Designers are constantly searching for new sourcing of inspiration for innovative design. Recently, origami has gained interest as one of these potential sources. Origami literally translated from Japanese means “paper folding” where “oru” means “to fold” and “kami” means “paper”. Since paper is insufficient to solve many engineering design problems, designers must turn to other materials. These materials will inevitably be thicker than paper and will often require different folding techniques and considerations. This thesis provides background information describing previous methods to accommodate thickness in origami-inspired design, presents a newly developed technique to address limitations of other methods, and explores the application of the technique. The newly developed technique allows designers to identify a desired motion behavior in an origami model and implement it into a thick mechanism. Many previous methods were incapable of preserving the kinematics and/or restricted usable range of motion. Understanding the capabilities and limitations of thickness accommodation methods empowers designers to better implement inspiration from origami into engineering design. The offset panel technique is further extended to include arbitrary thickness and arbitrary folding plane locations. The technique is verified through creation and testing of hardware, showcasing capabilities and limitations. Demonstration of these capabilities will serve as inspiration for furthering application of thick origami in engineering design. Preliminary work in thick origami led to the design of a thick origami-inspired medical gripper. These origami-inspired forceps, Oriceps, were designed by starting with an origami model exhibiting desired motion, grasping. The Oriceps show some challenges faced with accommodating thickness in adapting an origami model for application.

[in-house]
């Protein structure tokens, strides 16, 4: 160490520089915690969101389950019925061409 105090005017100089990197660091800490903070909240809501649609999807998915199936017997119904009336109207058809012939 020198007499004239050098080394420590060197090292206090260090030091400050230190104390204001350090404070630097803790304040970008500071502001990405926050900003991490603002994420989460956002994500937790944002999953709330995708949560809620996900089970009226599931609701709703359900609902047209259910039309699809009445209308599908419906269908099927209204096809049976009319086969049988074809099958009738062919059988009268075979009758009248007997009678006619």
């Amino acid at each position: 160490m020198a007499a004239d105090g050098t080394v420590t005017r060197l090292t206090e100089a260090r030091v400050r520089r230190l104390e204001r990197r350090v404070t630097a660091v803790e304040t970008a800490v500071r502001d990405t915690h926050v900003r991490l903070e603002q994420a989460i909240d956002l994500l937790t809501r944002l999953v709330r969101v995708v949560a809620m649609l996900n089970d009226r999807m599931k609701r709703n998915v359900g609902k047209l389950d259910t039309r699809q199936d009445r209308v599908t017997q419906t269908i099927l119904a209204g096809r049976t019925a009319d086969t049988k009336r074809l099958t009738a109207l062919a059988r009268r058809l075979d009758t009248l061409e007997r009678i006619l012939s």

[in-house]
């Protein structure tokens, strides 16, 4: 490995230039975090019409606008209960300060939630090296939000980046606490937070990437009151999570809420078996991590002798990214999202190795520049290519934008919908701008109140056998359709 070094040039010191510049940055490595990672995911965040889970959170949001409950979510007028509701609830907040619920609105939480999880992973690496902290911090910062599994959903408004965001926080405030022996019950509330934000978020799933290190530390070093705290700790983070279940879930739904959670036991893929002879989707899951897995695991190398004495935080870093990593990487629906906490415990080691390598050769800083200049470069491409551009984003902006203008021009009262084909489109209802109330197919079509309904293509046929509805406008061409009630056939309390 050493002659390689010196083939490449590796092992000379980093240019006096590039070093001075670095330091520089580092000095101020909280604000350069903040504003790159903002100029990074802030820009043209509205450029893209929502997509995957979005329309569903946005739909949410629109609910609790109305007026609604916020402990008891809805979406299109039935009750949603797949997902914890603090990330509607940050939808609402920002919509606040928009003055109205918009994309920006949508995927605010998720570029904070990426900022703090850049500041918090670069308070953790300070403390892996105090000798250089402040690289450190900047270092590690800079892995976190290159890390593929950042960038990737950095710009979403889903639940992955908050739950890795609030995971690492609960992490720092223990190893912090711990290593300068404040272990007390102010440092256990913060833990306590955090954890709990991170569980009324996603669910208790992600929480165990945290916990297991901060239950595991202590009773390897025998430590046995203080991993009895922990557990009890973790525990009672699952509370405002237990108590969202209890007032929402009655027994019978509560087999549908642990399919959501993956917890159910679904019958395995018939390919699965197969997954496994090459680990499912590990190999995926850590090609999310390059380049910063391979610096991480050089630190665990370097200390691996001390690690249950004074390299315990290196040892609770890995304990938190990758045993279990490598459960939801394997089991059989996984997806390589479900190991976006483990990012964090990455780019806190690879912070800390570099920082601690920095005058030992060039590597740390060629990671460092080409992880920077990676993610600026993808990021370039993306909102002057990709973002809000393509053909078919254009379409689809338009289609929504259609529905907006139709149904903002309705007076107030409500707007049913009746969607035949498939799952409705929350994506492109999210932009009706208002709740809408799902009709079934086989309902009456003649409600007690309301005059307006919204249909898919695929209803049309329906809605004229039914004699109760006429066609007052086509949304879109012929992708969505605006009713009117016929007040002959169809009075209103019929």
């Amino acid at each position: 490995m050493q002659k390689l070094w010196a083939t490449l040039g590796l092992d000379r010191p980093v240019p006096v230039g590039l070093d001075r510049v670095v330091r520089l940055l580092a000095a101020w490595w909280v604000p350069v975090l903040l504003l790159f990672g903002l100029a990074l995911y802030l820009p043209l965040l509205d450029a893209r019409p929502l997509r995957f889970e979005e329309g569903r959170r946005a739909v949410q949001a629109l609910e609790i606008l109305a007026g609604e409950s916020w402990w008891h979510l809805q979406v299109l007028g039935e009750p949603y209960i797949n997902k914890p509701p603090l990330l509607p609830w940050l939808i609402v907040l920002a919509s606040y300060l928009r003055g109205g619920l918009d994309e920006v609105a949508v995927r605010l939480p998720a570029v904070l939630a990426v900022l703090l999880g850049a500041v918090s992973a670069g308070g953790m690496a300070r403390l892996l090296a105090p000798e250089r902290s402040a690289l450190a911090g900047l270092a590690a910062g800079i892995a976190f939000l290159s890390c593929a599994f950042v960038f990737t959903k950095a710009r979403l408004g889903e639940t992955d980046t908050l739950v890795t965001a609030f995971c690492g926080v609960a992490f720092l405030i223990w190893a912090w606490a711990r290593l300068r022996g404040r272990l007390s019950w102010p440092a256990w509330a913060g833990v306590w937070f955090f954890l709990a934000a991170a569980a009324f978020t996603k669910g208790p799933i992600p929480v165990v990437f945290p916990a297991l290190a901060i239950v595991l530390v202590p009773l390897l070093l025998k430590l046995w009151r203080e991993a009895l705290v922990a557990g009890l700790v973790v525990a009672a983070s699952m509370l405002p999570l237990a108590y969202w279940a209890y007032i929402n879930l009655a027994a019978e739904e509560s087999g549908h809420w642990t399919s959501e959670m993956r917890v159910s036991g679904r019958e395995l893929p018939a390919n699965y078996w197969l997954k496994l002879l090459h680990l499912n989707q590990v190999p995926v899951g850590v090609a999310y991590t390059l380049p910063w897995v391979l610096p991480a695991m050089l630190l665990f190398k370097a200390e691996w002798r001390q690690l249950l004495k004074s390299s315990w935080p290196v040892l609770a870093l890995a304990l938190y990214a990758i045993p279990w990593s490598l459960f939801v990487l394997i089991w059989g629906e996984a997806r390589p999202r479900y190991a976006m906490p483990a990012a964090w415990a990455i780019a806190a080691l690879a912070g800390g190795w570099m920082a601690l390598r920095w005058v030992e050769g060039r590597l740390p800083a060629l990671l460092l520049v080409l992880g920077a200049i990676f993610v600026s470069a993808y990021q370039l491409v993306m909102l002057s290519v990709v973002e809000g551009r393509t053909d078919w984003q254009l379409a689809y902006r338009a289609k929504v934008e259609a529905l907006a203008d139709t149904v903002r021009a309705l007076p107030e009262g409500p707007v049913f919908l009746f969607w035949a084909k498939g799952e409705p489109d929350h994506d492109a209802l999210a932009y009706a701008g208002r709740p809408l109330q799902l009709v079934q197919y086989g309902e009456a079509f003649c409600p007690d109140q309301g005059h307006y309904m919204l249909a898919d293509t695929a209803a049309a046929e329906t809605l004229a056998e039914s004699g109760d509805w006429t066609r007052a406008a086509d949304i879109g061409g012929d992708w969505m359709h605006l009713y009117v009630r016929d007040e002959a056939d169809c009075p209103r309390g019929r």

College and Department
Ira A. Fulton College of Engineering and Technology; Mechanical Engineering
BYU ScholarsArchive Citation
Edmondson, Bryce, "Development of a Thickness Accommodation Technique for Origami-Inspired Design" (2015). Theses and Dissertations. 5294.
origami, offset panels, rigid foldable, thickness accommodation